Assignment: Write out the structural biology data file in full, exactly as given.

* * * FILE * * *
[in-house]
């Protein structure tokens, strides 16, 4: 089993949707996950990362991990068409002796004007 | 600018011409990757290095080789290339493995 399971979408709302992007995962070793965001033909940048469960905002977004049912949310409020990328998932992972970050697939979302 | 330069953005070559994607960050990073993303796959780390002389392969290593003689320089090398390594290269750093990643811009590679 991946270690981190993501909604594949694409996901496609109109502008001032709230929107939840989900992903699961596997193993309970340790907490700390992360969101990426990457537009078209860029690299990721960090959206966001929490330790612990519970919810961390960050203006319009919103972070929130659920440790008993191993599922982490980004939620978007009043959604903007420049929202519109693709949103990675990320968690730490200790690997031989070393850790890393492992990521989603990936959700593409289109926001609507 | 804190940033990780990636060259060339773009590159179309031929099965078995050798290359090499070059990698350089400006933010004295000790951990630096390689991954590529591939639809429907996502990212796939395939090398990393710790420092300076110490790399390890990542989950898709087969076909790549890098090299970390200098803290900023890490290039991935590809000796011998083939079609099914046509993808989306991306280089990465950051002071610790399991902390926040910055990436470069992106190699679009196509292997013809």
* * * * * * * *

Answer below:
[in-house]
């Protein structure tokens, strides 16, 4: 089993949707996950990362991990068409002796004007 | 600018011409990757290095080789290339493995 399971979408709302992007995962070793965001033909940048469960905002977004049912949310409020990328998932992972970050697939979302 | 330069953005070559994607960050990073993303796959780390002389392969290593003689320089090398390594290269750093990643811009590679 991946270690981190993501909604594949694409996901496609109109502008001032709230929107939840989900992903699961596997193993309970340790907490700390992360969101990426990457537009078209860029690299990721960090959206966001929490330790612990519970919810961390960050203006319009919103972070929130659920440790008993191993599922982490980004939620978007009043959604903007420049929202519109693709949103990675990320968690730490200790690997031989070393850790890393492992990521989603990936959700593409289109926001609507 | 804190940033990780990636060259060339773009590159179309031929099965078995050798290359090499070059990698350089400006933010004295000790951990630096390689991954590529591939639809429907996502990212796939395939090398990393710790420092300076110490790399390890990542989950898709087969076909790549890098090299970390200098803290900023890490290039991935590809000796011998083939079609099914046509993808989306991306280089990465950051002071610790399991902390926040910055990436470069992106190699679009196509292997013809």